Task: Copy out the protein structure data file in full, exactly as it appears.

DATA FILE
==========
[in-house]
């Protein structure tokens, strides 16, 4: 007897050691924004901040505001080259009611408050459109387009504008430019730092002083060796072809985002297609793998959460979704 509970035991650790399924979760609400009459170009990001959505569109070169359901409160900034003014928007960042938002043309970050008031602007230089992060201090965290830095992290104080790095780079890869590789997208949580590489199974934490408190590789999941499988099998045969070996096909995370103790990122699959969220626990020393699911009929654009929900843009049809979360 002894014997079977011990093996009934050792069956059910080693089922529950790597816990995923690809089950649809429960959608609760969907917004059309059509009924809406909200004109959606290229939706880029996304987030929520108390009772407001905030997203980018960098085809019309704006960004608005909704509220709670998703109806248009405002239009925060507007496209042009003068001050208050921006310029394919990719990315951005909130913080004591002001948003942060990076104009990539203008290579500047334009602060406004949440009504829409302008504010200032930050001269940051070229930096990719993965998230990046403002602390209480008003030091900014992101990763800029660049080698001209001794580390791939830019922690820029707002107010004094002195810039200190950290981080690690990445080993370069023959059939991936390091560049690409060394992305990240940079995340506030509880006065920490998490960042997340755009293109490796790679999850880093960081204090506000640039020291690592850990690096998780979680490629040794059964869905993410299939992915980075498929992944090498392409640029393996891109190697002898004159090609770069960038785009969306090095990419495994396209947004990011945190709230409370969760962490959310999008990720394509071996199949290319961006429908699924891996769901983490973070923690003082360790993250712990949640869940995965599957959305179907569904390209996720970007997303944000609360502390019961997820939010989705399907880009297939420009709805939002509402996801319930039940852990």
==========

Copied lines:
[in-house]
């Protein structure tokens, strides 16, 4: 007897050691924004901040505001080259009611408050459109387009504008430019730092002083060796072809985002297609793998959460979704 509970035991650790399924979760609400009459170009990001959505569109070169359901409160900034003014928007960042938002043309970050008031602007230089992060201090965290830095992290104080790095780079890869590789997208949580590489199974934490408190590789999941499988099998045969070996096909995370103790990122699959969220626990020393699911009929654009929900843009049809979360 002894014997079977011990093996009934050792069956059910080693089922529950790597816990995923690809089950649809429960959608609760969907917004059309059509009924809406909200004109959606290229939706880029996304987030929520108390009772407001905030997203980018960098085809019309704006960004608005909704509220709670998703109806248009405002239009925060507007496209042009003068001050208050921006310029394919990719990315951005909130913080004591002001948003942060990076104009990539203008290579500047334009602060406004949440009504829409302008504010200032930050001269940051070229930096990719993965998230990046403002602390209480008003030091900014992101990763800029660049080698001209001794580390791939830019922690820029707002107010004094002195810039200190950290981080690690990445080993370069023959059939991936390091560049690409060394992305990240940079995340506030509880006065920490998490960042997340755009293109490796790679999850880093960081204090506000640039020291690592850990690096998780979680490629040794059964869905993410299939992915980075498929992944090498392409640029393996891109190697002898004159090609770069960038785009969306090095990419495994396209947004990011945190709230409370969760962490959310999008990720394509071996199949290319961006429908699924891996769901983490973070923690003082360790993250712990949640869940995965599957959305179907569904390209996720970007997303944000609360502390019961997820939010989705399907880009297939420009709805939002509402996801319930039940852990």